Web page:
Everyone wants slice of emerging Morowali

A worker inspects a pile of hot-rolled coil (HRC) steel produced in the Morowali industrial park, on Oct. 18, 2017.
A worker inspects a pile of hot-rolled coil (HRC) steel produced in the Morowali industrial park, on Oct. 18, 2017. Viriya Singgih.

The number of residents of Bahodopi district in Morowali has spiked two-fold after Chinese venture PT Indonesia Morowali Industrial Park (IMIP) employed 15,000 Indonesian workers in less than five years for its nickel processing industry.

The district has now become the economic backbone of Central Sulawesi and attracts people from nearby provinces to sip the industrial honey pot in a largely backwater region.

Asbut, 45, a resident of Morowali regency in Central Sulawesi, used to know every person living in his village, Keurea. But lately, it seems like everyone is a stranger.

“New people are coming here every day to work for the company [IMIP], mostly from southern Sulawesi, including the Torajan or Bugis ethnic groups [from South Sulawesi],” Asbut, the head of hamlet V in Keurea, told The Jakarta Post last month.

The number of families in Keurea has skyrocketed to 1,600 from only around 300 in 2013.

Keurea and 11 other villages in the Bahodopi district in Morowali are at the epicenter of the development by IMIP, a joint venture between China-based Shanghai Decent Investment Group and local mining firm Bintangdelapan Group, which is linked to several retired military generals.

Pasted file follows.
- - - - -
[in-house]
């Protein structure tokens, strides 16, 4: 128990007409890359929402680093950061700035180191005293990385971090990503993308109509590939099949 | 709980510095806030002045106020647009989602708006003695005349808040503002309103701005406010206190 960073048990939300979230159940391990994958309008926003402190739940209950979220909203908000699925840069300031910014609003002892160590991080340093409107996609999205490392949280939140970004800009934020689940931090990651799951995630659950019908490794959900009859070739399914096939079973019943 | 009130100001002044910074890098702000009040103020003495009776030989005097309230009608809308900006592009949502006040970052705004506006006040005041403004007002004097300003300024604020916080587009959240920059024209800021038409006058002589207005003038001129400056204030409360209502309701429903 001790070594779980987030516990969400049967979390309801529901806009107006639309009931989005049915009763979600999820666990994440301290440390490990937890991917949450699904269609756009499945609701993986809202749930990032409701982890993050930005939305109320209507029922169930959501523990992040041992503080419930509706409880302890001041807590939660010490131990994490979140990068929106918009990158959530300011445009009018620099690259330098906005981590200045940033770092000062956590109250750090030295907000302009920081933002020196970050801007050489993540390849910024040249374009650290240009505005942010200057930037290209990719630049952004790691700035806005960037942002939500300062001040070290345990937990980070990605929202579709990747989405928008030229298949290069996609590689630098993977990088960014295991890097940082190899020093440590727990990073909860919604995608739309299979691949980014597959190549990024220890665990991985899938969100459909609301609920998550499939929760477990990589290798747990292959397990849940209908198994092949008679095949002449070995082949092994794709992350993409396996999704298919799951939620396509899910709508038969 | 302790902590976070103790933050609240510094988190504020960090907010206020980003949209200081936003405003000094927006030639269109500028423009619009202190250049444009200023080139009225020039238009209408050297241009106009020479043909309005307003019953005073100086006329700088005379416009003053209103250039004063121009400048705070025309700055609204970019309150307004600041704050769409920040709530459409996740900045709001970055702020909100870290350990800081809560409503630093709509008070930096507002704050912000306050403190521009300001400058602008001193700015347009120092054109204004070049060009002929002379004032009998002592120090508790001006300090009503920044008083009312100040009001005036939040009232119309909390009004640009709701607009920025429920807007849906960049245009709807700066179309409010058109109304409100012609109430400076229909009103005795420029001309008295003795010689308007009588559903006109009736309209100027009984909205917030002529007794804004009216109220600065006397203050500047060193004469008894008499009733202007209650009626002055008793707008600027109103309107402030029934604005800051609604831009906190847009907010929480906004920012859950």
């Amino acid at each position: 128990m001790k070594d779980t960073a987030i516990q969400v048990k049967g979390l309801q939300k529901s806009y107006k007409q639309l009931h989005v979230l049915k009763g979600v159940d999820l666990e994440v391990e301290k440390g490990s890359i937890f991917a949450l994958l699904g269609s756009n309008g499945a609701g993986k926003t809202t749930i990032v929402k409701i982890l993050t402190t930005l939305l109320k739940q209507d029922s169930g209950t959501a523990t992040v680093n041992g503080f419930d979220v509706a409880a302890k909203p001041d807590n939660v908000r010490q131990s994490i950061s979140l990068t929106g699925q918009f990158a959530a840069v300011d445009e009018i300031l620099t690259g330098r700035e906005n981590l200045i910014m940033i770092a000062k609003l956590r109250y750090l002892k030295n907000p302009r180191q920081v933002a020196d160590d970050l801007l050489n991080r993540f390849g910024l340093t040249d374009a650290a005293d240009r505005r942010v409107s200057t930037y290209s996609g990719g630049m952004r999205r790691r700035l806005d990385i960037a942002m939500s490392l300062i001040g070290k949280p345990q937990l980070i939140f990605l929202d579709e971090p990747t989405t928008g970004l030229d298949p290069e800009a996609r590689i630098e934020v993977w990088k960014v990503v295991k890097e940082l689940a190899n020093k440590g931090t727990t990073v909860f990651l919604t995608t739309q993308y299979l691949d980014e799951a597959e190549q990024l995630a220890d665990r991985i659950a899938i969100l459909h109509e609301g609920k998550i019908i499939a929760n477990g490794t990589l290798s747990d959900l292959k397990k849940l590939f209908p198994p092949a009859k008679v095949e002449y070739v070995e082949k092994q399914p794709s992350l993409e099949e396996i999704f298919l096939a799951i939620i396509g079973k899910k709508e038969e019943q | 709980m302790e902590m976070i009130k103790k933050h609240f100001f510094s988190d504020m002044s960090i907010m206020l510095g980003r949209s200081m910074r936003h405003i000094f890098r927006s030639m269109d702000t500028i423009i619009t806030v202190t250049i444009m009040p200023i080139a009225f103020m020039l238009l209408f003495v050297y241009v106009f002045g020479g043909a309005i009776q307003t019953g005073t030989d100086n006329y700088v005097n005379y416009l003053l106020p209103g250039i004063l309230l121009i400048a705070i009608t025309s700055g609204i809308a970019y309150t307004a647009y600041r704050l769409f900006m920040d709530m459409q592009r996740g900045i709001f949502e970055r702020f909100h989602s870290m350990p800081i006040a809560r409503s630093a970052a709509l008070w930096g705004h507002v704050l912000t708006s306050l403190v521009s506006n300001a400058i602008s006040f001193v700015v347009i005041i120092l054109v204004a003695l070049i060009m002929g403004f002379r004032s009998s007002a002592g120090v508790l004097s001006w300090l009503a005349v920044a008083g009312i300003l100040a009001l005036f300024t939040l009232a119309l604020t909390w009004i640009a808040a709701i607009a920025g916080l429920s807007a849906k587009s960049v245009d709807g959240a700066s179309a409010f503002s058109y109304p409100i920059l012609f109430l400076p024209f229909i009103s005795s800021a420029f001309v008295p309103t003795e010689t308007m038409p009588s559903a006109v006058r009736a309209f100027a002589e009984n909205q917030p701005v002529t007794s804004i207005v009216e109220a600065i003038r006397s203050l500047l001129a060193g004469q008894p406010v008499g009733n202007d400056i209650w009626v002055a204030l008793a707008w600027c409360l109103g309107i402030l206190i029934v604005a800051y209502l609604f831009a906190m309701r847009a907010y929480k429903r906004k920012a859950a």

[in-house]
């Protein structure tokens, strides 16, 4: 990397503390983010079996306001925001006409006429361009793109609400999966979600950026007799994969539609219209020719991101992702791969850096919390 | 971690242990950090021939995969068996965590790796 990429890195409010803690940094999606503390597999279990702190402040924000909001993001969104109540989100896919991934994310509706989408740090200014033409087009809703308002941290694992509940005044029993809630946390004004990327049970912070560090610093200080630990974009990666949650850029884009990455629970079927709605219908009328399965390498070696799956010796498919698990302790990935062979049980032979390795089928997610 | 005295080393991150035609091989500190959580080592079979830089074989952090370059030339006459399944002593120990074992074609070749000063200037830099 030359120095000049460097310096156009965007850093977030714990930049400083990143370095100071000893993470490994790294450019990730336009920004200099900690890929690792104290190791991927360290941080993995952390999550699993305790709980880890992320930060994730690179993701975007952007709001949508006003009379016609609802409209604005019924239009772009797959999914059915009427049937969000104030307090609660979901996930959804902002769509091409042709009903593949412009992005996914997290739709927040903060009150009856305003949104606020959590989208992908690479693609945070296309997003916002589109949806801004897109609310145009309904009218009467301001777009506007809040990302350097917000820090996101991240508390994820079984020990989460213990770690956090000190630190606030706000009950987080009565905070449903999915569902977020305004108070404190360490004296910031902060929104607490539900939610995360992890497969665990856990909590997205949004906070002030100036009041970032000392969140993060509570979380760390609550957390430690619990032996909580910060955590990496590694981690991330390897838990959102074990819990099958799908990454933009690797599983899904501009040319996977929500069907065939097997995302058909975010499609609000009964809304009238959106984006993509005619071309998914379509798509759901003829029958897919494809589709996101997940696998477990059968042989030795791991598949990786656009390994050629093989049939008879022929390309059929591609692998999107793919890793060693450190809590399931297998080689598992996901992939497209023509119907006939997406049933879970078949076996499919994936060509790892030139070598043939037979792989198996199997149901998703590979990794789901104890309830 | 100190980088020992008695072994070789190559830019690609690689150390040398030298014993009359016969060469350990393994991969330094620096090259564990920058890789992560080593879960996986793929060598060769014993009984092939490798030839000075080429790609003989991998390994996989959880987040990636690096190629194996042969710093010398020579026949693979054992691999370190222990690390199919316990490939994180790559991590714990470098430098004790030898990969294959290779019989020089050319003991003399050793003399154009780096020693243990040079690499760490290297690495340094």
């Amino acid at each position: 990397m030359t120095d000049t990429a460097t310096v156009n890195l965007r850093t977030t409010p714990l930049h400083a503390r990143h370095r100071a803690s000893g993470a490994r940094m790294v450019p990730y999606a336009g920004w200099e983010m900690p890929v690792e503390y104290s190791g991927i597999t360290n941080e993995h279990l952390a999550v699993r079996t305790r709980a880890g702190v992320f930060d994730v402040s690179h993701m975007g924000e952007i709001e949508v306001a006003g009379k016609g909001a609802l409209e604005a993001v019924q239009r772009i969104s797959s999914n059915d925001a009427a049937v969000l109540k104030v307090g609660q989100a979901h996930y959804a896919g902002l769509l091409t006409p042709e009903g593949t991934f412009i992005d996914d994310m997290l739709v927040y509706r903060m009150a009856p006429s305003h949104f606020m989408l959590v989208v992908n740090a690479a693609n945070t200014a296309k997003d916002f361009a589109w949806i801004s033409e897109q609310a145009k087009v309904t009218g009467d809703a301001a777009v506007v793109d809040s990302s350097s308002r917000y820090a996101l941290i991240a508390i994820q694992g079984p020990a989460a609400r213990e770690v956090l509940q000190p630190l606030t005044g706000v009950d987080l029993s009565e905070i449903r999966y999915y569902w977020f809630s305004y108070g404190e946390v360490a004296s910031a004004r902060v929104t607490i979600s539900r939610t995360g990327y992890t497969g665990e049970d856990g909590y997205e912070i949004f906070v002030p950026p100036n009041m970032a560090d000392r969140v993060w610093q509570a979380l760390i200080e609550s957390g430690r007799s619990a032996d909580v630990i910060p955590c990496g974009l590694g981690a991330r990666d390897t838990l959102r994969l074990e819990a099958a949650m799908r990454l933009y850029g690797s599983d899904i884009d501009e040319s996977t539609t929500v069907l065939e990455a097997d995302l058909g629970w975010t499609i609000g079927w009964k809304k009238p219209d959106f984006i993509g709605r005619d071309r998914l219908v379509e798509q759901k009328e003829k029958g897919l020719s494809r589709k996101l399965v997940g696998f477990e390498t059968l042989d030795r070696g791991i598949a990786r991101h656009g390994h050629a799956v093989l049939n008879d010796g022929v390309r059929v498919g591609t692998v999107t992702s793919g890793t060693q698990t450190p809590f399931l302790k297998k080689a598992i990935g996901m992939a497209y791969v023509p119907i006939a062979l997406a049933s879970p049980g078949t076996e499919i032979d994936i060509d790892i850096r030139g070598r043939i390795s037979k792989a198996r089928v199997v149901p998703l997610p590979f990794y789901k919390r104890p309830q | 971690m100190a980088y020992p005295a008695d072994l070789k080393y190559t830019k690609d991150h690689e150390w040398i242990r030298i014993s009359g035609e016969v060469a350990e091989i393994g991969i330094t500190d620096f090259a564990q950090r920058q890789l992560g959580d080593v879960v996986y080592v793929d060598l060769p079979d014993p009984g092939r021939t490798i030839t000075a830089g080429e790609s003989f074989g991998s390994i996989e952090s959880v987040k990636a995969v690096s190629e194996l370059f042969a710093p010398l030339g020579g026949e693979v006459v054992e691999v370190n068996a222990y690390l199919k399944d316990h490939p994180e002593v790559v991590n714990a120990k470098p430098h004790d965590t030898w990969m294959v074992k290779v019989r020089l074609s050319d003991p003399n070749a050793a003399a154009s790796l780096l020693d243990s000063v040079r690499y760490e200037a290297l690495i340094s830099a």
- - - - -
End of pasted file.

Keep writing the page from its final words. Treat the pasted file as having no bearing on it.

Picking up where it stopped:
China has thus far spent more than US$5 billion to develop the Morowali industrial complex and its supporting infrastructure since the third quarter of 2013. When the entire project is completed in 2019, the complex will employ around 22,000 to 25,000 workers.

As the region is suffering from an economic slowdown due to a decline in commodity prices, people from outside Morowali come in droves to find steady employment. And they are willing to do just about anything to get a job.

A 31-year-old excavator operator interviewed by the Post admitted that he got the job at the industrial estate in early 2015 after paying Rp 3.5 million ($258.28) to certain individuals, while adding that the figure had doubled to around Rp 7 million at present.

Because IMIP has been prioritizing Morowali natives in its recruitment, people from outside the regency have jostled to be registered as local residents. This has quickly been seen as a political opportunity by some.

“My relative, who owns a rented house here, once told me that one of the tenants had been offered a new ID. In return, he was asked to vote for a certain candidate in the upcoming Morowali regional election [in 2018],” Asbut said.

For blue collar workers in the region, Morowali is the place to be as its economy skyrocketed by 67.82 percent in 2015 before stabilizing at 13.18 percent in 2016, far higher than national growth of 5.02 percent in 2016.

Bahodopi has been particularly impacted by the rapid development, especially Fatufia and Labota villages where IMIP is developing its new industrial complex.